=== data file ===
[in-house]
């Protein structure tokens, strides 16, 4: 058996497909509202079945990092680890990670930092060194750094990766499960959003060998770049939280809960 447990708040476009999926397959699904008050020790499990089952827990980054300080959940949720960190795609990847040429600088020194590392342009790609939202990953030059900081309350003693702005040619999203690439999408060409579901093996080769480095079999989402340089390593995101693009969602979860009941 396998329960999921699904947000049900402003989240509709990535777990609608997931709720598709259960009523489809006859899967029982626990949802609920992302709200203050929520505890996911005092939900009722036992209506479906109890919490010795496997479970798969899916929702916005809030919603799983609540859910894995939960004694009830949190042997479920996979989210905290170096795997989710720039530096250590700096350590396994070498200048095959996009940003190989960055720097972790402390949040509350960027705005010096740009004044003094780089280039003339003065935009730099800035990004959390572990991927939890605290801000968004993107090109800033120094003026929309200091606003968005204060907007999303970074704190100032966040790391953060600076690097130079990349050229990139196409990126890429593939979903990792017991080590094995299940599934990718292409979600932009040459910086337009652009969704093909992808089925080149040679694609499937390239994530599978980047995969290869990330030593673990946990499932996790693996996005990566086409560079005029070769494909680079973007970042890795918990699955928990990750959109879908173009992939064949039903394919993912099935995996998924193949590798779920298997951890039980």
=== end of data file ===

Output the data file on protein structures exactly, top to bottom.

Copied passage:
[in-house]
């Protein structure tokens, strides 16, 4: 058996497909509202079945990092680890990670930092060194750094990766499960959003060998770049939280809960 447990708040476009999926397959699904008050020790499990089952827990980054300080959940949720960190795609990847040429600088020194590392342009790609939202990953030059900081309350003693702005040619999203690439999408060409579901093996080769480095079999989402340089390593995101693009969602979860009941 396998329960999921699904947000049900402003989240509709990535777990609608997931709720598709259960009523489809006859899967029982626990949802609920992302709200203050929520505890996911005092939900009722036992209506479906109890919490010795496997479970798969899916929702916005809030919603799983609540859910894995939960004694009830949190042997479920996979989210905290170096795997989710720039530096250590700096350590396994070498200048095959996009940003190989960055720097972790402390949040509350960027705005010096740009004044003094780089280039003339003065935009730099800035990004959390572990991927939890605290801000968004993107090109800033120094003026929309200091606003968005204060907007999303970074704190100032966040790391953060600076690097130079990349050229990139196409990126890429593939979903990792017991080590094995299940599934990718292409979600932009040459910086337009652009969704093909992808089925080149040679694609499937390239994530599978980047995969290869990330030593673990946990499932996790693996996005990566086409560079005029070769494909680079973007970042890795918990699955928990990750959109879908173009992939064949039903394919993912099935995996998924193949590798779920298997951890039980």